It's worth stating explicitly that the film is pretty damn good aside from all that background -- it's a subtly resonant, gently profound and authentically naturalistic coming of age story, aided enormously by some dynamite lived-in acting and its director's keen ear for honest interactions and dialogue. The film doesn't revel in the typical "big moments" of boyhood -- instead it focuses on the more mundane lead-ups and aftermaths, which works as a sly comment on how we spend far more time anticipating and reacting to the big experiences than we do inside of them.

Having said that, the film is still fascinatingly gripping, mostly because you get sucked into caring about what's happening and come away feeling like you know these people. There's just a tremendous satisfaction to watching these lives play out.

Late in the film, Hawke has a scene with Coltrane in which he touches on that notion, providing the perfect reason for why Boyhood is such a beautiful piece of art. He says,"What's the point? I mean, I sure as shit don't know. Neither does anybody else, okay? We're all just winging it, you know? The good news is you're feeling stuff. And you've got to hold onto that."

There's no doubt Linklater winged quite a bit during the making of this film, and that the end result makes the audience feel stuff. And that makes Boyhood a film worth holding on to. A

Sunday, February 8, 2015

"A Walk Among the Tombstones" Proves More Than Your Typical Liam Neeson Actioner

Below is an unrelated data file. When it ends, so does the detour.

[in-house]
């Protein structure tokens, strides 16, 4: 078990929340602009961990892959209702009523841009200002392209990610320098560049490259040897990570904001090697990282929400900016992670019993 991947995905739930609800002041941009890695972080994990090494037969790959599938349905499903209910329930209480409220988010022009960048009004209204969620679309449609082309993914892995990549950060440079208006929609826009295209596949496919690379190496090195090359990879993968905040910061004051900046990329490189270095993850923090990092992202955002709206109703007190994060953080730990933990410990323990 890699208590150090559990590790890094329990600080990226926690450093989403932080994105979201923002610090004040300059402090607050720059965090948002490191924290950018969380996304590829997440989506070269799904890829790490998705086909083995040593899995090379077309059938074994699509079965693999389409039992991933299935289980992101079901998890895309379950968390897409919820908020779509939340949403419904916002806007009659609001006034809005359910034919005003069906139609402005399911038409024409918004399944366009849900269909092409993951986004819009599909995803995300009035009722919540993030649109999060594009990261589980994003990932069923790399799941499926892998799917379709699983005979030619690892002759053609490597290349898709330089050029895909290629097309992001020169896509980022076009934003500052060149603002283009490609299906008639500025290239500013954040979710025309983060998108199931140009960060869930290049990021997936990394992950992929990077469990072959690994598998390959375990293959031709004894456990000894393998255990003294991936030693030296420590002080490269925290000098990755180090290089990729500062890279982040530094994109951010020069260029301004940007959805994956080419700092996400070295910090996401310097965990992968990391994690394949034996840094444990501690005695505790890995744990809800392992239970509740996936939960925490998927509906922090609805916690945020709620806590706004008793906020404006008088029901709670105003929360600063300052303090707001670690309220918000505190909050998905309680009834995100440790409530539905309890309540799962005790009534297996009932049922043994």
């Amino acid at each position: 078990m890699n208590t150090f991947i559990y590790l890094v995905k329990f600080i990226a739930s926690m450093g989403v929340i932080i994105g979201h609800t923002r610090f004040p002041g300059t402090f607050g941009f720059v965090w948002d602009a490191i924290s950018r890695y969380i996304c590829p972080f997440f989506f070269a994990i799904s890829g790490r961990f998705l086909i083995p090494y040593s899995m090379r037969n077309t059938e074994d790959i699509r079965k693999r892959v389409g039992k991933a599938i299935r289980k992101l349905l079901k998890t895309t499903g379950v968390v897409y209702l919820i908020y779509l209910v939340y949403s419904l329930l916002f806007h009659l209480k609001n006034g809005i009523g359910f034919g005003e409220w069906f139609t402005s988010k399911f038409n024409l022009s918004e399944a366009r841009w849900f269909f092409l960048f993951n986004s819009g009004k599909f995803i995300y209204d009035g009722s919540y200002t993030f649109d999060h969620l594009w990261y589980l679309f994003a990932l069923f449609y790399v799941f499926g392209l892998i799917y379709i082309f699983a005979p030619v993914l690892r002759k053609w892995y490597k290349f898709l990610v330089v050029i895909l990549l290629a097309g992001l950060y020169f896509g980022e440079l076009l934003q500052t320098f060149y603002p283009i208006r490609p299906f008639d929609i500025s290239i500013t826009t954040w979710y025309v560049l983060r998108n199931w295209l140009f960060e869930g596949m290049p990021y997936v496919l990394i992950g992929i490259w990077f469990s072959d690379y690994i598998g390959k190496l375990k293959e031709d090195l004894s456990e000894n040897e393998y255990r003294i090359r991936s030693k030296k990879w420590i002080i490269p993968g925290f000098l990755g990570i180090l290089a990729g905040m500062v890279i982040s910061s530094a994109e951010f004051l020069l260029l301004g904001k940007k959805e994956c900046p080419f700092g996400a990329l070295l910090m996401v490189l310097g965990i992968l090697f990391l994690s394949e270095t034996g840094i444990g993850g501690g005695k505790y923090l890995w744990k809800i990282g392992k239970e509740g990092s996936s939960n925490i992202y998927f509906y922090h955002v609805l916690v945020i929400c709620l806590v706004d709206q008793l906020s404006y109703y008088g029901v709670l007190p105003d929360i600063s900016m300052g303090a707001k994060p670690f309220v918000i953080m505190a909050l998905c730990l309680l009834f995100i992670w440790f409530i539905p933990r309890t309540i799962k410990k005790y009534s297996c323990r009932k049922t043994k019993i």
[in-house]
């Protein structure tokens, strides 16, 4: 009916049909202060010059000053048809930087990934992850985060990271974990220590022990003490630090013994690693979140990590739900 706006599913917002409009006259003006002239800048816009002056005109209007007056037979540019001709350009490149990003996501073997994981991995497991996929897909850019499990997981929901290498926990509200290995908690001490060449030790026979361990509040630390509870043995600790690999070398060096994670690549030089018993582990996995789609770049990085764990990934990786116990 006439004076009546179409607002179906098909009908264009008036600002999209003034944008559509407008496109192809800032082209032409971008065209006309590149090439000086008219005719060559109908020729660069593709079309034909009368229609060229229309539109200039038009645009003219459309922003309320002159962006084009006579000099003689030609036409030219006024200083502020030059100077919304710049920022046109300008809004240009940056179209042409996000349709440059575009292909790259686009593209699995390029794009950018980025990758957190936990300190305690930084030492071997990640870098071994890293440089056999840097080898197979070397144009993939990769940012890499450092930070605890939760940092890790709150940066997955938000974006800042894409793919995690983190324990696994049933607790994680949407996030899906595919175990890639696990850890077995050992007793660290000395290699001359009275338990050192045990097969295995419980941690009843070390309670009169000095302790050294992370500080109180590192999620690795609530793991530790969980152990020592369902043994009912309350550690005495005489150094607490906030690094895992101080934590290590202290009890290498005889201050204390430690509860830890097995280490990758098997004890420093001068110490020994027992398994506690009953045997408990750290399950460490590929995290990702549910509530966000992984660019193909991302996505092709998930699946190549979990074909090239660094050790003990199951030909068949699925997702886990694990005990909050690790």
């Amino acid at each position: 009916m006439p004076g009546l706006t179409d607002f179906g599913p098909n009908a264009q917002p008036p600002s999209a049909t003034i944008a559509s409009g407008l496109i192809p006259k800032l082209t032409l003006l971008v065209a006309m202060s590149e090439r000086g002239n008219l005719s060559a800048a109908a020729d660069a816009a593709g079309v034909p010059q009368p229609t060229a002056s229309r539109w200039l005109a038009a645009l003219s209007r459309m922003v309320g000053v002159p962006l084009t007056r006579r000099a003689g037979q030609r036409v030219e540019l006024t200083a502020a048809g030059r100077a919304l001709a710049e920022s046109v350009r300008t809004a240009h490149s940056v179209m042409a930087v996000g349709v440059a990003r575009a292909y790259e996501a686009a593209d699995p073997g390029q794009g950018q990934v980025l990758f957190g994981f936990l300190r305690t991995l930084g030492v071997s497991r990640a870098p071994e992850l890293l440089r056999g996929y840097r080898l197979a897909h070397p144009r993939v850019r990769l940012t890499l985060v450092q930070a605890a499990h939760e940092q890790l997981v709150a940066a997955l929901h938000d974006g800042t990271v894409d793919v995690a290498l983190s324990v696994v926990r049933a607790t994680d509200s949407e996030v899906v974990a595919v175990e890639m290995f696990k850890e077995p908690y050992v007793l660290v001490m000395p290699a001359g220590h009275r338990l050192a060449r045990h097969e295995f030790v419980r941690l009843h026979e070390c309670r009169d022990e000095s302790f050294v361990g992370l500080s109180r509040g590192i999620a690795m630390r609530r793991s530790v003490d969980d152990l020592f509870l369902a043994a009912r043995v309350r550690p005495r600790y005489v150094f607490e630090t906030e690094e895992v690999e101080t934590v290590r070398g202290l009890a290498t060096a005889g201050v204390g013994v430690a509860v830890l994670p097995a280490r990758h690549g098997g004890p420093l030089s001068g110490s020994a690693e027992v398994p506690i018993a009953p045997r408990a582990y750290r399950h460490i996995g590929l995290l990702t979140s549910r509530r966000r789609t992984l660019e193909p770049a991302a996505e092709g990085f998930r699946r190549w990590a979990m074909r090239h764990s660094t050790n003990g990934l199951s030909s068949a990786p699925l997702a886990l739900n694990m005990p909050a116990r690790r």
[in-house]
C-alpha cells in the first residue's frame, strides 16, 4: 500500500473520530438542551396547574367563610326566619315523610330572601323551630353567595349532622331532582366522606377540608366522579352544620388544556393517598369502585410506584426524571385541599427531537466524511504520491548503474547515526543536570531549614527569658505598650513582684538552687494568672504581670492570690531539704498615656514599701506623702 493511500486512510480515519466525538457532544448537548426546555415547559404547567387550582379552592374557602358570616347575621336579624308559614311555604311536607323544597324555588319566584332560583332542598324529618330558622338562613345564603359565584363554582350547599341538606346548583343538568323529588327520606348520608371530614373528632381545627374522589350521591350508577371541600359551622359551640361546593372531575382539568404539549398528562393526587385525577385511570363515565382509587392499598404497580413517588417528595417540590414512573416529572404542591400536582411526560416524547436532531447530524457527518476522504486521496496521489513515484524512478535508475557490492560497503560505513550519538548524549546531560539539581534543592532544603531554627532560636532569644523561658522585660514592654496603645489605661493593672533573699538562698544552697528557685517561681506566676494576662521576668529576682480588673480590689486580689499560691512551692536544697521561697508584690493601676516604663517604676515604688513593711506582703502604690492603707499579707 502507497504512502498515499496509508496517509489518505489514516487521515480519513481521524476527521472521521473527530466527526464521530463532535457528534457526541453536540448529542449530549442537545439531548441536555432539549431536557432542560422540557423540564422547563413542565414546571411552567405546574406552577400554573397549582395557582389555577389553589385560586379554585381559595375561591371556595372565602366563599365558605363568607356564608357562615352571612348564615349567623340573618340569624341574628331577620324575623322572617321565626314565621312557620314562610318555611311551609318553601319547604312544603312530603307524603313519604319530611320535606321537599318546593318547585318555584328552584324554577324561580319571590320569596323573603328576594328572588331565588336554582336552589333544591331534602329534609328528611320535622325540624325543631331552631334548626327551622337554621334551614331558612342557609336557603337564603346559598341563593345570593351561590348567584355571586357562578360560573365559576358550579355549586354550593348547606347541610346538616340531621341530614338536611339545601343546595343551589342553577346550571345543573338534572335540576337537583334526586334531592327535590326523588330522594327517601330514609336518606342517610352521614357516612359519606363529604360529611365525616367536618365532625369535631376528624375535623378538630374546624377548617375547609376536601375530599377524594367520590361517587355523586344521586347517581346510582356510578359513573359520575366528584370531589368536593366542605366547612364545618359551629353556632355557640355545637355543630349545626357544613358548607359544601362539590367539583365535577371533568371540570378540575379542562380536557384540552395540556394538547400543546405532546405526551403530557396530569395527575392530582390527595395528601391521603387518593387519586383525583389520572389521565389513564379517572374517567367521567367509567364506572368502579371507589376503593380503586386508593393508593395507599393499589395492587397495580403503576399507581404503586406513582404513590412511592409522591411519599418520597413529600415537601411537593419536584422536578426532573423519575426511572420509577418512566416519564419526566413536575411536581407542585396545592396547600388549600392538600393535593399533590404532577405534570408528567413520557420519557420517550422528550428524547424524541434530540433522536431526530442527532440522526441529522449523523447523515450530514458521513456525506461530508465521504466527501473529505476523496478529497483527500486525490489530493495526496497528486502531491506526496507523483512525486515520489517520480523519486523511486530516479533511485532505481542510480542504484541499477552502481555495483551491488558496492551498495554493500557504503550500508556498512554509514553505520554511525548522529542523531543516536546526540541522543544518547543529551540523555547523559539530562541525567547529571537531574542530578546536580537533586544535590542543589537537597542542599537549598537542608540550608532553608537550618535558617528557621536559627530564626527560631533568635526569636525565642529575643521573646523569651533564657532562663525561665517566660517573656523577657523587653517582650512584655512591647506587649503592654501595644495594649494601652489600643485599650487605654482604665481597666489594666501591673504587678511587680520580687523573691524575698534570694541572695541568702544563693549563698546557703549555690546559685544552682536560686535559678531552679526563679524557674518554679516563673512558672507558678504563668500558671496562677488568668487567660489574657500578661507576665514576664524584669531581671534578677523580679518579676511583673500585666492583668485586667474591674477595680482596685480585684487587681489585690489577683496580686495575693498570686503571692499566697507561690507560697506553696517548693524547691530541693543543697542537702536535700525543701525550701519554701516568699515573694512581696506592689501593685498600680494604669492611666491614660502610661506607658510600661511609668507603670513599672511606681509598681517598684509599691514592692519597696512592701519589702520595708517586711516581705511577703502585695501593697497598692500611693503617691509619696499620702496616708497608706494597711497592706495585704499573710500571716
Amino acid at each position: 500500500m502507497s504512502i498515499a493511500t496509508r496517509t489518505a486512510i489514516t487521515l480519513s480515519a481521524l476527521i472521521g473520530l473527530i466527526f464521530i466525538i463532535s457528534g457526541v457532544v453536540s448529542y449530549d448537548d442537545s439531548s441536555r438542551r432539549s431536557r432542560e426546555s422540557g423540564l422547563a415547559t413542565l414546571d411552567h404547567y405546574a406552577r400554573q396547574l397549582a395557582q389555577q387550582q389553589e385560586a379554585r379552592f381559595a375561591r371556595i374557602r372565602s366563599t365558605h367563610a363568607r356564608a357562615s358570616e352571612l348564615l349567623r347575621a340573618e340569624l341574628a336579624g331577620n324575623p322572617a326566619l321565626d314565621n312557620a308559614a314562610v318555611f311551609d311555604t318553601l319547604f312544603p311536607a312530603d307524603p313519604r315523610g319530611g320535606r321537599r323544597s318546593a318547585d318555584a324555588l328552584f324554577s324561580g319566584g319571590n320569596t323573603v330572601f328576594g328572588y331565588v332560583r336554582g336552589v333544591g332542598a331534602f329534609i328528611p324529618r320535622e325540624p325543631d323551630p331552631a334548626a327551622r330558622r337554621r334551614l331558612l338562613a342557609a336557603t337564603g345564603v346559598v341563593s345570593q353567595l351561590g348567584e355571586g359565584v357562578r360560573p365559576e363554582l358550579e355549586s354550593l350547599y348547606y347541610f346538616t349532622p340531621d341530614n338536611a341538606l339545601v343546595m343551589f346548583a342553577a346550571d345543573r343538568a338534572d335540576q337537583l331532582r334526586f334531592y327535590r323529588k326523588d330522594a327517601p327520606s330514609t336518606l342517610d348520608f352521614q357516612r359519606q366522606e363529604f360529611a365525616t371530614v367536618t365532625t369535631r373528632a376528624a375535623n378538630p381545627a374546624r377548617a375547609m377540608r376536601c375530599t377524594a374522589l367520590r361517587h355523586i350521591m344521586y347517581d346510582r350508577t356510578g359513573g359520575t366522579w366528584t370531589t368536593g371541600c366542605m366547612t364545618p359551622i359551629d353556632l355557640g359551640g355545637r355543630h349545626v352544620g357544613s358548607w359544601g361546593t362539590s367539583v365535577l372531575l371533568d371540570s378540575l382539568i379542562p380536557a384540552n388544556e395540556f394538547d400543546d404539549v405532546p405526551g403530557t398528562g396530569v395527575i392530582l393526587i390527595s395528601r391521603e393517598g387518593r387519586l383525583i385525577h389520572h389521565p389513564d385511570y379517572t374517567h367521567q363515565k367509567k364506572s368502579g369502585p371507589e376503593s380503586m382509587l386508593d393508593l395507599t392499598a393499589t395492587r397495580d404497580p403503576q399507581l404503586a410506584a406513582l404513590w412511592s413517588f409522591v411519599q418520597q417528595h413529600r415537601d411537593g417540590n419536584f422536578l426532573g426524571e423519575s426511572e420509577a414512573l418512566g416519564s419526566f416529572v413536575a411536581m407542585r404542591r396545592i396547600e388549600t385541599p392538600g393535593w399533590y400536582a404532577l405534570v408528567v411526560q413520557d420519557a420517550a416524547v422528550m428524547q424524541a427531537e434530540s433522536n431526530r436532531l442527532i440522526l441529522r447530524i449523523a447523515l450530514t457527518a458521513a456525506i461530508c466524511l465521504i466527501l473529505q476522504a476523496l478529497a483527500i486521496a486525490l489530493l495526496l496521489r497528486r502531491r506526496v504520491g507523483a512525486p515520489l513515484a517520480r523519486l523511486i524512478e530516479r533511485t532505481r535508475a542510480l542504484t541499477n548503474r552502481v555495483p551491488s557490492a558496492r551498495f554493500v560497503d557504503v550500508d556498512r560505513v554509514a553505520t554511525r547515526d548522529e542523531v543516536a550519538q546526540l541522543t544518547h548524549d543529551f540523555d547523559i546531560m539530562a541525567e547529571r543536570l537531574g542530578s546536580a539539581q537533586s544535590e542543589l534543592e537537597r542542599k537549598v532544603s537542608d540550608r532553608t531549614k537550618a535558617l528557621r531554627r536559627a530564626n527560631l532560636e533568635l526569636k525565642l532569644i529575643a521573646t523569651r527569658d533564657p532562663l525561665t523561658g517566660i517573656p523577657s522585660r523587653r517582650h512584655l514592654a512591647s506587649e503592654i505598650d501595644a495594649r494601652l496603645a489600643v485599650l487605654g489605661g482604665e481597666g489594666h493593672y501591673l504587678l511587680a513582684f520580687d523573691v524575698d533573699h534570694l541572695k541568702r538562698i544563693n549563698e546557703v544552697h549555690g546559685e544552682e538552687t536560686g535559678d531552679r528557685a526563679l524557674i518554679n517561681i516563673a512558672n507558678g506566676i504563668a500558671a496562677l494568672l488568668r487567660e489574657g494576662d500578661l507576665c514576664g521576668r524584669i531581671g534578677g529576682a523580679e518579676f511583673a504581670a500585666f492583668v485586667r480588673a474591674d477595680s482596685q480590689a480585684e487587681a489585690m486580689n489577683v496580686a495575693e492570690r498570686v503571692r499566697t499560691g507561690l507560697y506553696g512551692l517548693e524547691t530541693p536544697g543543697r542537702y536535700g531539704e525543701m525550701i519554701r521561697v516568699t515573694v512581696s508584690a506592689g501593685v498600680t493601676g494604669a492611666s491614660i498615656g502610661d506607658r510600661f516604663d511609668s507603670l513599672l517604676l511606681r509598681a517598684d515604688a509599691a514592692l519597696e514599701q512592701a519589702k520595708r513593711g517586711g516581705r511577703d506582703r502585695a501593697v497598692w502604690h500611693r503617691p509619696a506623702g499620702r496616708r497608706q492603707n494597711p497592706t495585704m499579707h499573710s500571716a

Liam Neeson gets to do more than just snarl his way through this one.
Since the runaway success of the original Taken six years ago, Liam Neeson has appeared as a stoic tough guy in anywhere between eight and a dozen movies depending on how you view the likes of Clash of the Titans, The Lego Movie and A Million Ways to Die in the West.

Considering that, it would be easy to shrug off A Walk Among the Tombstones as another in a long line of stock actioners meant to capitalize on audience fondness for Bryan Mills and his extremely abductable family.

However, while Neeson is still playing an intimidating ass kicker, A Walk Among the Tombstones is very different from Taken, Non-Stop and all the other cookie cutter crap he's been churning out the last few years. As far as this action phase of his goes, this one fits most comfortably alongside The Grey, another film that took this hardass archetype and actually ventured into thoughtful reflection and interesting characterization.

Based on one of the books from Lawrence Block's popular detective series, A Walk Among the Tombstones isn't even much of an action movie -- it's a dark, slow-burn character piece. Box Office Mojo compares it to Prisoners, and while I don't think it's quite in the same league as that film, the comparison is apt. Another analog would be The Lookout, the only other film ace screenwriter Scott Frank (Minority Report, Out of Sight) had directed before this one.

Plotwise, the film sounds like a movie you've seen before. It follows Matthew Scudder (Neeson), a disgraced former police officer who works as a non-licensed detective when he's not attending AA meetings, as he investigates the murder of a drug kingpin's wife. Combined with his taking a street kid under his wing, the case ultimately provides Scudder a chance at redemption.

But a film like this isn't so much about plot as it is about mood and tone, and Frank and Neeson get all of that right (besides a voiceover during the conclusion that ham-fistedly ties in the 12 steps of AA). Neeson still gets to be the grizzled badass here, but there's a humanity to the guy that really plays. And in a film of this ilk, that can go a long way. B